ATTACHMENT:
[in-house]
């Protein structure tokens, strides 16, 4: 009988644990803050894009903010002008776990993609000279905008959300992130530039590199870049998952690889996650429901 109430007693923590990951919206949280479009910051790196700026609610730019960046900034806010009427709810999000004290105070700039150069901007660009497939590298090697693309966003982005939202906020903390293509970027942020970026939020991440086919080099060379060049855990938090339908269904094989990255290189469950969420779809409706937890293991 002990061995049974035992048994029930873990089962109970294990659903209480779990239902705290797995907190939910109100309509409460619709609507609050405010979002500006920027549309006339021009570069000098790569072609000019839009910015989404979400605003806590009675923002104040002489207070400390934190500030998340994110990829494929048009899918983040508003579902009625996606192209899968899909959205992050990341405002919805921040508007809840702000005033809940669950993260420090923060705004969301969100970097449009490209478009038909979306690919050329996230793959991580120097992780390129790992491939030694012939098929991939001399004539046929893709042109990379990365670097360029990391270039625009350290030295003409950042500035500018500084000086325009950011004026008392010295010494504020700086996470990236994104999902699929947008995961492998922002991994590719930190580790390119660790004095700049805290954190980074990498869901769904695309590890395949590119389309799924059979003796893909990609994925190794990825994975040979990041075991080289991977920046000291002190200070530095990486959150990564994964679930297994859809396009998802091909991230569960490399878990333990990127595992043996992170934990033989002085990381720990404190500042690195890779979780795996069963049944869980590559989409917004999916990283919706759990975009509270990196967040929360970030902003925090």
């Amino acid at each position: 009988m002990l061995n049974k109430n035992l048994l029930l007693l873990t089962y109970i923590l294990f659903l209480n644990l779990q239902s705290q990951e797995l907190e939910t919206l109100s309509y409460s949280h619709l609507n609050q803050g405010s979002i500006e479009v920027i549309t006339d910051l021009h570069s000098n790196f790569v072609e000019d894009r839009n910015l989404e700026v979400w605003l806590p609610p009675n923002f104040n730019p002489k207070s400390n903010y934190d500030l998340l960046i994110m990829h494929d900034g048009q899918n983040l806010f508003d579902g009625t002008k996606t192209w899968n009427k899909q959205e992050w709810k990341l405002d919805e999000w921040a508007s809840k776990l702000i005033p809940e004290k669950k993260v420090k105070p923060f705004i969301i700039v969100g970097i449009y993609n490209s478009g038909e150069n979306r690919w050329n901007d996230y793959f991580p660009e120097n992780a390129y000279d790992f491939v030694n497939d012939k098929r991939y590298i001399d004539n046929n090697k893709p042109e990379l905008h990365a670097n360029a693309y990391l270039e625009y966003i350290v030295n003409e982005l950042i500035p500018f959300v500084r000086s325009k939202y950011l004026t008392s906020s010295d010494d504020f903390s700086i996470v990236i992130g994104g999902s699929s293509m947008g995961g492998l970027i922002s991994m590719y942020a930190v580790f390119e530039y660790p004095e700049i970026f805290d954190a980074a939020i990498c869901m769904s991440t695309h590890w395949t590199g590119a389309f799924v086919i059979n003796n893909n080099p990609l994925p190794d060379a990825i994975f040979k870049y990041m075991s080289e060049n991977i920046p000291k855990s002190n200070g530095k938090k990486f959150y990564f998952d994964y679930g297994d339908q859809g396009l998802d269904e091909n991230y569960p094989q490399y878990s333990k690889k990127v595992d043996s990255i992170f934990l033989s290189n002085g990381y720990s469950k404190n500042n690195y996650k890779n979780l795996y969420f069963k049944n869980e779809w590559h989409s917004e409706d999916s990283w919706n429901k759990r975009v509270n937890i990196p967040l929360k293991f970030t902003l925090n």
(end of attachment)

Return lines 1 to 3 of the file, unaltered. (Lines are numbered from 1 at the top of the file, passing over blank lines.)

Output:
[in-house]
């Protein structure tokens, strides 16, 4: 009988644990803050894009903010002008776990993609000279905008959300992130530039590199870049998952690889996650429901 109430007693923590990951919206949280479009910051790196700026609610730019960046900034806010009427709810999000004290105070700039150069901007660009497939590298090697693309966003982005939202906020903390293509970027942020970026939020991440086919080099060379060049855990938090339908269904094989990255290189469950969420779809409706937890293991 002990061995049974035992048994029930873990089962109970294990659903209480779990239902705290797995907190939910109100309509409460619709609507609050405010979002500006920027549309006339021009570069000098790569072609000019839009910015989404979400605003806590009675923002104040002489207070400390934190500030998340994110990829494929048009899918983040508003579902009625996606192209899968899909959205992050990341405002919805921040508007809840702000005033809940669950993260420090923060705004969301969100970097449009490209478009038909979306690919050329996230793959991580120097992780390129790992491939030694012939098929991939001399004539046929893709042109990379990365670097360029990391270039625009350290030295003409950042500035500018500084000086325009950011004026008392010295010494504020700086996470990236994104999902699929947008995961492998922002991994590719930190580790390119660790004095700049805290954190980074990498869901769904695309590890395949590119389309799924059979003796893909990609994925190794990825994975040979990041075991080289991977920046000291002190200070530095990486959150990564994964679930297994859809396009998802091909991230569960490399878990333990990127595992043996992170934990033989002085990381720990404190500042690195890779979780795996069963049944869980590559989409917004999916990283919706759990975009509270990196967040929360970030902003925090």
């Amino acid at each position: 009988m002990l061995n049974k109430n035992l048994l029930l007693l873990t089962y109970i923590l294990f659903l209480n644990l779990q239902s705290q990951e797995l907190e939910t919206l109100s309509y409460s949280h619709l609507n609050q803050g405010s979002i500006e479009v920027i549309t006339d910051l021009h570069s000098n790196f790569v072609e000019d894009r839009n910015l989404e700026v979400w605003l806590p609610p009675n923002f104040n730019p002489k207070s400390n903010y934190d500030l998340l960046i994110m990829h494929d900034g048009q899918n983040l806010f508003d579902g009625t002008k996606t192209w899968n009427k899909q959205e992050w709810k990341l405002d919805e999000w921040a508007s809840k776990l702000i005033p809940e004290k669950k993260v420090k105070p923060f705004i969301i700039v969100g970097i449009y993609n490209s478009g038909e150069n979306r690919w050329n901007d996230y793959f991580p660009e120097n992780a390129y000279d790992f491939v030694n497939d012939k098929r991939y590298i001399d004539n046929n090697k893709p042109e990379l905008h990365a670097n360029a693309y990391l270039e625009y966003i350290v030295n003409e982005l950042i500035p500018f959300v500084r000086s325009k939202y950011l004026t008392s906020s010295d010494d504020f903390s700086i996470v990236i992130g994104g999902s699929s293509m947008g995961g492998l970027i922002s991994m590719y942020a930190v580790f390119e530039y660790p004095e700049i970026f805290d954190a980074a939020i990498c869901m769904s991440t695309h590890w395949t590199g590119a389309f799924v086919i059979n003796n893909n080099p990609l994925p190794d060379a990825i994975f040979k870049y990041m075991s080289e060049n991977i920046p000291k855990s002190n200070g530095k938090k990486f959150y990564f998952d994964y679930g297994d339908q859809g396009l998802d269904e091909n991230y569960p094989q490399y878990s333990k690889k990127v595992d043996s990255i992170f934990l033989s290189n002085g990381y720990s469950k404190n500042n690195y996650k890779n979780l795996y969420f069963k049944n869980e779809w590559h989409s917004e409706d999916s990283w919706n429901k759990r975009v509270n937890i990196p967040l929360k293991f970030t902003l925090n």